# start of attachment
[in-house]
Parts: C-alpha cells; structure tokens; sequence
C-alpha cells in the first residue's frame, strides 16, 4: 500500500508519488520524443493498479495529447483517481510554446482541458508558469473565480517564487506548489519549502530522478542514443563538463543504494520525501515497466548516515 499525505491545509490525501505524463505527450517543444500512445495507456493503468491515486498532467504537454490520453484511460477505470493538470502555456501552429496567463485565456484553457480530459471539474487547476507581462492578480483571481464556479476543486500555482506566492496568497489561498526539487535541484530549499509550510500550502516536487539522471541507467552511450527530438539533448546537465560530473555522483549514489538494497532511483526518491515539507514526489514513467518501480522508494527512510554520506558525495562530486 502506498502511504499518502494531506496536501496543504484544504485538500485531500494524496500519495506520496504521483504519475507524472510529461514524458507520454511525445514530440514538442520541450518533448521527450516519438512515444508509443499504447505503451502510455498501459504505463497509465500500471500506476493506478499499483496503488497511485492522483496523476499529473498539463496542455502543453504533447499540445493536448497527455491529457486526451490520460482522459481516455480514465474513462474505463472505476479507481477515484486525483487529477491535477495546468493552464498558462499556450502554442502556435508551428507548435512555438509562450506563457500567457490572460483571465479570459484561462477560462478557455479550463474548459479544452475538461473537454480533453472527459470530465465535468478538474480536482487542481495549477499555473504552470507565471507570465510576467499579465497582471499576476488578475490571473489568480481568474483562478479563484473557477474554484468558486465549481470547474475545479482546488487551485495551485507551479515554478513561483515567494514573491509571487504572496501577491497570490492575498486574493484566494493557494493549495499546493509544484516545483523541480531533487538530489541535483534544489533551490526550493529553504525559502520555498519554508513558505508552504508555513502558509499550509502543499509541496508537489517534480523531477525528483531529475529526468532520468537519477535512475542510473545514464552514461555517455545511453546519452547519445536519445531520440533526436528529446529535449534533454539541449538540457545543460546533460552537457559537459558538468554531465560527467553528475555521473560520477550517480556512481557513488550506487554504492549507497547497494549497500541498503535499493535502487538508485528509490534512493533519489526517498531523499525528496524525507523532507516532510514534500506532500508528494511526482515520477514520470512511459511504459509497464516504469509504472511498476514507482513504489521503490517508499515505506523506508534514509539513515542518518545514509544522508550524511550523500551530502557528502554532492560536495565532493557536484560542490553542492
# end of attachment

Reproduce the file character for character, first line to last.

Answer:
[in-house]
Parts: C-alpha cells; structure tokens; sequence
C-alpha cells in the first residue's frame, strides 16, 4: 500500500508519488520524443493498479495529447483517481510554446482541458508558469473565480517564487506548489519549502530522478542514443563538463543504494520525501515497466548516515 499525505491545509490525501505524463505527450517543444500512445495507456493503468491515486498532467504537454490520453484511460477505470493538470502555456501552429496567463485565456484553457480530459471539474487547476507581462492578480483571481464556479476543486500555482506566492496568497489561498526539487535541484530549499509550510500550502516536487539522471541507467552511450527530438539533448546537465560530473555522483549514489538494497532511483526518491515539507514526489514513467518501480522508494527512510554520506558525495562530486 502506498502511504499518502494531506496536501496543504484544504485538500485531500494524496500519495506520496504521483504519475507524472510529461514524458507520454511525445514530440514538442520541450518533448521527450516519438512515444508509443499504447505503451502510455498501459504505463497509465500500471500506476493506478499499483496503488497511485492522483496523476499529473498539463496542455502543453504533447499540445493536448497527455491529457486526451490520460482522459481516455480514465474513462474505463472505476479507481477515484486525483487529477491535477495546468493552464498558462499556450502554442502556435508551428507548435512555438509562450506563457500567457490572460483571465479570459484561462477560462478557455479550463474548459479544452475538461473537454480533453472527459470530465465535468478538474480536482487542481495549477499555473504552470507565471507570465510576467499579465497582471499576476488578475490571473489568480481568474483562478479563484473557477474554484468558486465549481470547474475545479482546488487551485495551485507551479515554478513561483515567494514573491509571487504572496501577491497570490492575498486574493484566494493557494493549495499546493509544484516545483523541480531533487538530489541535483534544489533551490526550493529553504525559502520555498519554508513558505508552504508555513502558509499550509502543499509541496508537489517534480523531477525528483531529475529526468532520468537519477535512475542510473545514464552514461555517455545511453546519452547519445536519445531520440533526436528529446529535449534533454539541449538540457545543460546533460552537457559537459558538468554531465560527467553528475555521473560520477550517480556512481557513488550506487554504492549507497547497494549497500541498503535499493535502487538508485528509490534512493533519489526517498531523499525528496524525507523532507516532510514534500506532500508528494511526482515520477514520470512511459511504459509497464516504469509504472511498476514507482513504489521503490517508499515505506523506508534514509539513515542518518545514509544522508550524511550523500551530502557528502554532492560536495565532493557536484560542490553542492